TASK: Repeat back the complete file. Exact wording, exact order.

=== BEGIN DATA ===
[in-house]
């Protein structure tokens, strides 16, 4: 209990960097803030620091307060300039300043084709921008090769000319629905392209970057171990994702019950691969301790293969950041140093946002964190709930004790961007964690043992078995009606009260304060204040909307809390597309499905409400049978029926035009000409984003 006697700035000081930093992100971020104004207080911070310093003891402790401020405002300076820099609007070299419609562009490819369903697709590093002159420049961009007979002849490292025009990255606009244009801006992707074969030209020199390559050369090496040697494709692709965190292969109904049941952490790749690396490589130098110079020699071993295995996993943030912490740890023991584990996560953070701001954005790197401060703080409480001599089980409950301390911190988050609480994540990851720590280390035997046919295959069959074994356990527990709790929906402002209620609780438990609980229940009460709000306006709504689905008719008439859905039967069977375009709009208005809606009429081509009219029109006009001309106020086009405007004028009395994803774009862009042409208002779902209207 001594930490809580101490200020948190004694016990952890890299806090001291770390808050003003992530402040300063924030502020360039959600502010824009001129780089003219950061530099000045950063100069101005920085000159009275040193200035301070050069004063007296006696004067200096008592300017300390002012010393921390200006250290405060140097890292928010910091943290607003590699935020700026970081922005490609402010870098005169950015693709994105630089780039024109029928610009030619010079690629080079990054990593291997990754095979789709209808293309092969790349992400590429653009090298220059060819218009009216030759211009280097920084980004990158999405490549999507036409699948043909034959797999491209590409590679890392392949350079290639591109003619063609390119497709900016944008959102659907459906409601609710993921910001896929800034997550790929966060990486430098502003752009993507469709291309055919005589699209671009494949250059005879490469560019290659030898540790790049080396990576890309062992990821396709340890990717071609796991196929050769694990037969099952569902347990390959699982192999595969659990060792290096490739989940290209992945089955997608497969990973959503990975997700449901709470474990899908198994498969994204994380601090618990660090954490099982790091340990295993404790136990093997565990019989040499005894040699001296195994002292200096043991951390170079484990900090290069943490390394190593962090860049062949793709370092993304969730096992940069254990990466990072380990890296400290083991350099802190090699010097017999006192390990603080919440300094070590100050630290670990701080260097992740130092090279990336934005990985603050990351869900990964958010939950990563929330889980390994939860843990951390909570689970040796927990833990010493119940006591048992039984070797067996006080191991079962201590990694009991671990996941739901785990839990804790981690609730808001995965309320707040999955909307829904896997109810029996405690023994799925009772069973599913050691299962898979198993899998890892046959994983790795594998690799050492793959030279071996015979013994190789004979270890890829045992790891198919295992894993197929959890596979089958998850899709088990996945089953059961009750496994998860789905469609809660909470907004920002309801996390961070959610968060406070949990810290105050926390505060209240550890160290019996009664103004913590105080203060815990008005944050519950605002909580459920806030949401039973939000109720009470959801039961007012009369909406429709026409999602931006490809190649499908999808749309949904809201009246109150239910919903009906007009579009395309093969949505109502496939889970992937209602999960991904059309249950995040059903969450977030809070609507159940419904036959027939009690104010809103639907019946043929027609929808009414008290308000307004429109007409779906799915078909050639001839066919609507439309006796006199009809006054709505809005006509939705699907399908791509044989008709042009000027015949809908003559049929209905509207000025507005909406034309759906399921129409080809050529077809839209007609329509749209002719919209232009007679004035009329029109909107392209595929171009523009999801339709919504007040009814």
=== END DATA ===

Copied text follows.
[in-house]
């Protein structure tokens, strides 16, 4: 209990960097803030620091307060300039300043084709921008090769000319629905392209970057171990994702019950691969301790293969950041140093946002964190709930004790961007964690043992078995009606009260304060204040909307809390597309499905409400049978029926035009000409984003 006697700035000081930093992100971020104004207080911070310093003891402790401020405002300076820099609007070299419609562009490819369903697709590093002159420049961009007979002849490292025009990255606009244009801006992707074969030209020199390559050369090496040697494709692709965190292969109904049941952490790749690396490589130098110079020699071993295995996993943030912490740890023991584990996560953070701001954005790197401060703080409480001599089980409950301390911190988050609480994540990851720590280390035997046919295959069959074994356990527990709790929906402002209620609780438990609980229940009460709000306006709504689905008719008439859905039967069977375009709009208005809606009429081509009219029109006009001309106020086009405007004028009395994803774009862009042409208002779902209207 001594930490809580101490200020948190004694016990952890890299806090001291770390808050003003992530402040300063924030502020360039959600502010824009001129780089003219950061530099000045950063100069101005920085000159009275040193200035301070050069004063007296006696004067200096008592300017300390002012010393921390200006250290405060140097890292928010910091943290607003590699935020700026970081922005490609402010870098005169950015693709994105630089780039024109029928610009030619010079690629080079990054990593291997990754095979789709209808293309092969790349992400590429653009090298220059060819218009009216030759211009280097920084980004990158999405490549999507036409699948043909034959797999491209590409590679890392392949350079290639591109003619063609390119497709900016944008959102659907459906409601609710993921910001896929800034997550790929966060990486430098502003752009993507469709291309055919005589699209671009494949250059005879490469560019290659030898540790790049080396990576890309062992990821396709340890990717071609796991196929050769694990037969099952569902347990390959699982192999595969659990060792290096490739989940290209992945089955997608497969990973959503990975997700449901709470474990899908198994498969994204994380601090618990660090954490099982790091340990295993404790136990093997565990019989040499005894040699001296195994002292200096043991951390170079484990900090290069943490390394190593962090860049062949793709370092993304969730096992940069254990990466990072380990890296400290083991350099802190090699010097017999006192390990603080919440300094070590100050630290670990701080260097992740130092090279990336934005990985603050990351869900990964958010939950990563929330889980390994939860843990951390909570689970040796927990833990010493119940006591048992039984070797067996006080191991079962201590990694009991671990996941739901785990839990804790981690609730808001995965309320707040999955909307829904896997109810029996405690023994799925009772069973599913050691299962898979198993899998890892046959994983790795594998690799050492793959030279071996015979013994190789004979270890890829045992790891198919295992894993197929959890596979089958998850899709088990996945089953059961009750496994998860789905469609809660909470907004920002309801996390961070959610968060406070949990810290105050926390505060209240550890160290019996009664103004913590105080203060815990008005944050519950605002909580459920806030949401039973939000109720009470959801039961007012009369909406429709026409999602931006490809190649499908999808749309949904809201009246109150239910919903009906007009579009395309093969949505109502496939889970992937209602999960991904059309249950995040059903969450977030809070609507159940419904036959027939009690104010809103639907019946043929027609929808009414008290308000307004429109007409779906799915078909050639001839066919609507439309006796006199009809006054709505809005006509939705699907399908791509044989008709042009000027015949809908003559049929209905509207000025507005909406034309759906399921129409080809050529077809839209007609329509749209002719919209232009007679004035009329029109909107392209595929171009523009999801339709919504007040009814």